I was pretty tripped out when the ships stopped, though, just off the side of Alcatraz, and we began piling out two by two off the sides. Like lemmings, I thought first, but later revised the thought because it was more how you imagine sky-diving to be. Everyone's in a line, everyone lines up at the door, then everyone jumps. It was only 6 feet down into the water, though. In our practice swims in the bay the water had been extremely cold. We went for a brief swim the day before and I had a very nasty 4-5 minutes as my body acclimated itself. You're heart stops and then accelerates madly, and your breath then does the same. It's a miserable sort of feeling, knowing that you have to keep swimming and that you can't just jump back out of the water somehow. But with the adrenaline and excitement John and I agreed (we jumped together and then, bobbing to the surface, exclaimed) it wasn't that bad.
It was cold, though, and a little choppy, as little by little 600 of us made our way away from the boats and toward the start line. I had scratched up my goggles the day before and was forced to buy a new pair, and I wore them for the first time in those waters. They fogged up immediately and as the swim started steadily let water into my left eye. Chagrin! John had bought the same pair (they promised a wide field of visibility) and we stewed together over our poor fortune and preparation.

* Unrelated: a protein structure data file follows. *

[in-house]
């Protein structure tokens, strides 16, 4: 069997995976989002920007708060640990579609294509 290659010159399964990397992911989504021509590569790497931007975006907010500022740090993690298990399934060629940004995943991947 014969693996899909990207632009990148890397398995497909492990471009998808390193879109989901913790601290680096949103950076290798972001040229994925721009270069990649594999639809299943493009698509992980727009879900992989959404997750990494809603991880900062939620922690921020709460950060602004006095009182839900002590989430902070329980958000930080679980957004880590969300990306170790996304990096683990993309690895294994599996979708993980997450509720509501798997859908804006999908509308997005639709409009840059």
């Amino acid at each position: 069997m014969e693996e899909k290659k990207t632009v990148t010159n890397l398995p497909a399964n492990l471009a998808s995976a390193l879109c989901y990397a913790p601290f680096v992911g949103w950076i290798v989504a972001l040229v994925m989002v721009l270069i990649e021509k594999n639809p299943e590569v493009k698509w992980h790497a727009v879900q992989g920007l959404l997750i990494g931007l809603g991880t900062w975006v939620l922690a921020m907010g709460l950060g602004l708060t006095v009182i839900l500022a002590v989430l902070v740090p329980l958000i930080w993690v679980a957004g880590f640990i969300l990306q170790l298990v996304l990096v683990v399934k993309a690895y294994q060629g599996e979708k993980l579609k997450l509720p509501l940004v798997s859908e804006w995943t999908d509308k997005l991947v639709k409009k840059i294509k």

The start went off and thus began the long trek toward shore. I was in pretty good shape for the swim, or at least chose a pace that wouldn't exhaust me, so what defined the next 55 minutes was isolation, cold, boredom, disorientation, and salt water in my mouth and nose. Nobody told us really where to aim, and the bay was waaaaaaaaay off and pretty difficult to see, but the rumor that floated around the boat as we headed was to aim for these twin buildings up in the hills. John described to me afterward the great anger he developed for the twin buildings during the swim. It ended up being sound advice. Much of the swim was spent trying to figure out where the heck you were, whether or not you were anywhere closer to the shore (no) and whether or not you were on the right bearing (also no). Being open water the field spread itself pretty wide. I saw bobbing yellow heads maybe fifty feet to my right, but looking back now I think I myself was more to the right side of the trail of heads. Occasionally I had the bearing and visibility in my goggles to comprehend that someone was outpacing me and in turn I would accelerate until they tired. It was a long swim. Nobody looked at you, nobody talked. In fact, the oddest sensation of the whole thing was coming into the bay and seeing people standing up on the pier looking down at me. People! Spectators! On the course! I felt like a voyeur. Two more gallons of saltwater in my mouth later I crawled onto the sand, disorientated but smiling. This is that picture: